By Jerry Ortiz y Pino
— The interim legislative Water and Natural Resources Committee met in Santa Fe and heard updates on New Mexico’s water situation so sobering that the usual back-slapping and good-natured ribbing with which most such gatherings conclude were noticeably muted.
The litany of symptoms of our current plight wasn’t what left most participants shaken last week. Rather, it was a reminder from the leader of a newly formed drought subcommittee that a growing number of scientists suggest New Mexico’s lack of rain does not necessarily mean we are in a drought—a temporary moisture shortfall that eventually corrects itself.
Researchers point to evidence from the past thousand years that absence of rainfall is the norm. The past 50 years were the true aberration. In short, we may not see more rain for a very long time.
Since we’ve only been receiving 6 to 10 inches annually during this abnormally wet recent era, we should take steps immediately to deal with the implications of a prolonged period of 1 to 3 inches of rainfall per year.
All our water policy and planning is premised on that 6 to 10 inches figure. It forms the basis of multiple compact obligations to neighboring states, agreements with the federal government and promises to in-state industry, tribal governments, urban communities, farmers and ranchers. If that level of rain doesn’t materialize, our margin of error is slim; we suffer serious cutbacks. And if we don’t get moisture for two or more years in succession (like now), we deplete reserves and rapidly face catastrophe.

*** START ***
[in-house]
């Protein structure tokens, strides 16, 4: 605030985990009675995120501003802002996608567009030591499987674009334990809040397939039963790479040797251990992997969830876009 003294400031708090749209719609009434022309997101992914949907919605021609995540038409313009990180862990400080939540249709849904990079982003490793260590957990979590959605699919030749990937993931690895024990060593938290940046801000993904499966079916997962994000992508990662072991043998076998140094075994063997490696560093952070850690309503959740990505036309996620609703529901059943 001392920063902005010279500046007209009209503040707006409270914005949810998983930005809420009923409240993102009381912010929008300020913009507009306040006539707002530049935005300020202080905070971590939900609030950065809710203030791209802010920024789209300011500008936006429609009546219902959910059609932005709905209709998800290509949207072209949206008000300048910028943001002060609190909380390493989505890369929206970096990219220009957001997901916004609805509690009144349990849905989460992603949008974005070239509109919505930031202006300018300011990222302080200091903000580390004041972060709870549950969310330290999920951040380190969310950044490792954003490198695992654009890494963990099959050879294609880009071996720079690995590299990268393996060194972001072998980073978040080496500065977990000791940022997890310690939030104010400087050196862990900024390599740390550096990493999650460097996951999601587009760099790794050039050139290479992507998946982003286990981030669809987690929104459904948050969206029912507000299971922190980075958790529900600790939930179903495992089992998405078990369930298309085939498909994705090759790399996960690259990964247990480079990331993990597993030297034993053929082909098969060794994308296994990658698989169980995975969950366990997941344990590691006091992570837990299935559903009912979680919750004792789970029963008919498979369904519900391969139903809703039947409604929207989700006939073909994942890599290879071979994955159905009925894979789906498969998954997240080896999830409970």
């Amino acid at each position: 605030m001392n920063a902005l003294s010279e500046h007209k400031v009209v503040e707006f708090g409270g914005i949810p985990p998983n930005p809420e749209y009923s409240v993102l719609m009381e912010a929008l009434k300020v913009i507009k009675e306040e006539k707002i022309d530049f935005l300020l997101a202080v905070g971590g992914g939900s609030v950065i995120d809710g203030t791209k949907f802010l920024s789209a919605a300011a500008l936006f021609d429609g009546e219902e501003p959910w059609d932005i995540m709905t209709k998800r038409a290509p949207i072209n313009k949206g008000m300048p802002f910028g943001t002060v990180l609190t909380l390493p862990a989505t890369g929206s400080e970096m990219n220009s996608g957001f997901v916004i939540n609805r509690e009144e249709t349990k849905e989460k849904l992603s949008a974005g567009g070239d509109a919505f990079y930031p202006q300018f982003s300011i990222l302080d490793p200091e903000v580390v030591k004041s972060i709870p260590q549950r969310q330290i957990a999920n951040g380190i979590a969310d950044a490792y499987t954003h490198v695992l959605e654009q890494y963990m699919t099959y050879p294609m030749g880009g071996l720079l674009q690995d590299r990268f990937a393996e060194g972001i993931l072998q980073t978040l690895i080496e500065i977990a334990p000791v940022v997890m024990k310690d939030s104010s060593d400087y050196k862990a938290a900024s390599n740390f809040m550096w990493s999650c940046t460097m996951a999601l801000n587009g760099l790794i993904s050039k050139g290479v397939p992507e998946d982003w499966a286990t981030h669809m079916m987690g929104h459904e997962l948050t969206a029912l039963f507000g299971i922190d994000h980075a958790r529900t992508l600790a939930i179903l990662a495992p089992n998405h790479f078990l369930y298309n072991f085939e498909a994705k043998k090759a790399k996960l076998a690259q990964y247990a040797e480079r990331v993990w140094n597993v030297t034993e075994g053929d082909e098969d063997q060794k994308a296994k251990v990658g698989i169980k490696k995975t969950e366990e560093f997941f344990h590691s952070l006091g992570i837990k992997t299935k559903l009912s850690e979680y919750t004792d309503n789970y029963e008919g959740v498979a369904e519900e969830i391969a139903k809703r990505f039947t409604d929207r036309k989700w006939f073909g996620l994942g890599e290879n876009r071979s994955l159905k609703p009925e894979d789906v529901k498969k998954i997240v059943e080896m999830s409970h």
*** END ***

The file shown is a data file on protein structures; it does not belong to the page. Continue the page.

There are many signs of the disaster our current policy plus two years of lower rainfall have produced in 2013:
Ranchers throughout the state have on average reduced the size of their herds by two-thirds, and many have sold off all their animals under duress.
Farmers who have been promised three acre feet of irrigation water will have to get by this year with three inches. This means many crops will fail, and others will have lower yield.
There will be little to no pecan crop this year in the Mesilla Valley. The lack of irrigation water has forced orchardists to prune their trees back to the main trunk in an effort to save them.
Four lakes in this state have severely limited access. (The water level is so far below the boat ramps that they pose a genuine public safety hazard if anyone attempts a launch.) Elephant Butte, our iconic recreational reservoir, faces water levels lower than the year the dam was built over a century ago.
Farmers in the Carlsbad Irrigation District are locked in conflict with other farmers upstream—not because of river flow overuse (there is no river flow), but because pumping wells north of the district has lowered the aquifer and drastically affected availability of water for Carlsbad irrigators.
A similar issue has prompted a formal lawsuit against our state by Texas. It contends farmers in the Mesilla Valley, who turned to well water as compensation for the lack of ditch water, are negatively impacting El Paso-area agriculture. If we lose that court case, the State of New Mexico could be compelled to pay damages as high as a billion dollars.